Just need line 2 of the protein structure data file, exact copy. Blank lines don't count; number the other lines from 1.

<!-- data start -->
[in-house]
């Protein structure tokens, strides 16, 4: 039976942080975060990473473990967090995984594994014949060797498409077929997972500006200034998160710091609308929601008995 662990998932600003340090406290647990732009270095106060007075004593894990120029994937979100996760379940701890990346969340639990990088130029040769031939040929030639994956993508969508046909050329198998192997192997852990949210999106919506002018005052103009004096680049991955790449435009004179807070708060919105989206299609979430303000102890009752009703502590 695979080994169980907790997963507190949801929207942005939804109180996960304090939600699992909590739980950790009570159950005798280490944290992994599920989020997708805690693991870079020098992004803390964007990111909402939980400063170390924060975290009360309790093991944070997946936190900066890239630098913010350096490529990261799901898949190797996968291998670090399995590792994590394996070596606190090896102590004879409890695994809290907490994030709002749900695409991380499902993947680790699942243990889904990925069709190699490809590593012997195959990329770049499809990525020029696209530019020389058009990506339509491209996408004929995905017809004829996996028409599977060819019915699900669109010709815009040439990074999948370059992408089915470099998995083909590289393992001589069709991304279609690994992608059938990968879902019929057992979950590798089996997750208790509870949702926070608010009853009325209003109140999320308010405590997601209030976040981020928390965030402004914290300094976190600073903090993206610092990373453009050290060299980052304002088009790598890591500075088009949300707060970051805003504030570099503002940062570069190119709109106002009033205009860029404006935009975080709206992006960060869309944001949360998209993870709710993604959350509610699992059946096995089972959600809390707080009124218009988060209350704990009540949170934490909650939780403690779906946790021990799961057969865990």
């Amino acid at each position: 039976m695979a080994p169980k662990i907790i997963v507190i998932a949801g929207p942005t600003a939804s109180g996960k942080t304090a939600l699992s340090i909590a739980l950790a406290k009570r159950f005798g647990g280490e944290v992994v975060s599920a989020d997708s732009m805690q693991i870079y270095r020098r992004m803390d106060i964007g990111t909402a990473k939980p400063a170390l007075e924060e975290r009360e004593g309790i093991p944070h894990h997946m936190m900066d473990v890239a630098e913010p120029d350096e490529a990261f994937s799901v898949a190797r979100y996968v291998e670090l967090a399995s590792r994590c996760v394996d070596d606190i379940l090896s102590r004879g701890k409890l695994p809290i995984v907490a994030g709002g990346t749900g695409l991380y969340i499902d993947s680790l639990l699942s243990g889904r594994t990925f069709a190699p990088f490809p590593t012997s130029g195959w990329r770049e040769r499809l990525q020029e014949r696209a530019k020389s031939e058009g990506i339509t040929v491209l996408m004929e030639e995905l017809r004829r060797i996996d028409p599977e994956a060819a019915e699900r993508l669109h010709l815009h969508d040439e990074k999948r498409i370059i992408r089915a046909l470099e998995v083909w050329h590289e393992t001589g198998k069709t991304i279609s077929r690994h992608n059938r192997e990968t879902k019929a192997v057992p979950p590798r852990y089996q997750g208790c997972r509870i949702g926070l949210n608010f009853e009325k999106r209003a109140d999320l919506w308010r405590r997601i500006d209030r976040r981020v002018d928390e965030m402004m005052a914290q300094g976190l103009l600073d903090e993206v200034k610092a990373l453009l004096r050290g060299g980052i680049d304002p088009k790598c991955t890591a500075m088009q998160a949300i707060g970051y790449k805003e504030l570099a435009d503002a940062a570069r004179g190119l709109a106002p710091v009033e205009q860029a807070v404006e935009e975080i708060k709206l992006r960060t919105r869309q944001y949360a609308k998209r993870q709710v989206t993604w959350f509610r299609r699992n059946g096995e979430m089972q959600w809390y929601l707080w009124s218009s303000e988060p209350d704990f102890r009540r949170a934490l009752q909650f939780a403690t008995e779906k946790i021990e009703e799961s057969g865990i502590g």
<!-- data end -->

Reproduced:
């Protein structure tokens, strides 16, 4: 039976942080975060990473473990967090995984594994014949060797498409077929997972500006200034998160710091609308929601008995 662990998932600003340090406290647990732009270095106060007075004593894990120029994937979100996760379940701890990346969340639990990088130029040769031939040929030639994956993508969508046909050329198998192997192997852990949210999106919506002018005052103009004096680049991955790449435009004179807070708060919105989206299609979430303000102890009752009703502590 695979080994169980907790997963507190949801929207942005939804109180996960304090939600699992909590739980950790009570159950005798280490944290992994599920989020997708805690693991870079020098992004803390964007990111909402939980400063170390924060975290009360309790093991944070997946936190900066890239630098913010350096490529990261799901898949190797996968291998670090399995590792994590394996070596606190090896102590004879409890695994809290907490994030709002749900695409991380499902993947680790699942243990889904990925069709190699490809590593012997195959990329770049499809990525020029696209530019020389058009990506339509491209996408004929995905017809004829996996028409599977060819019915699900669109010709815009040439990074999948370059992408089915470099998995083909590289393992001589069709991304279609690994992608059938990968879902019929057992979950590798089996997750208790509870949702926070608010009853009325209003109140999320308010405590997601209030976040981020928390965030402004914290300094976190600073903090993206610092990373453009050290060299980052304002088009790598890591500075088009949300707060970051805003504030570099503002940062570069190119709109106002009033205009860029404006935009975080709206992006960060869309944001949360998209993870709710993604959350509610699992059946096995089972959600809390707080009124218009988060209350704990009540949170934490909650939780403690779906946790021990799961057969865990």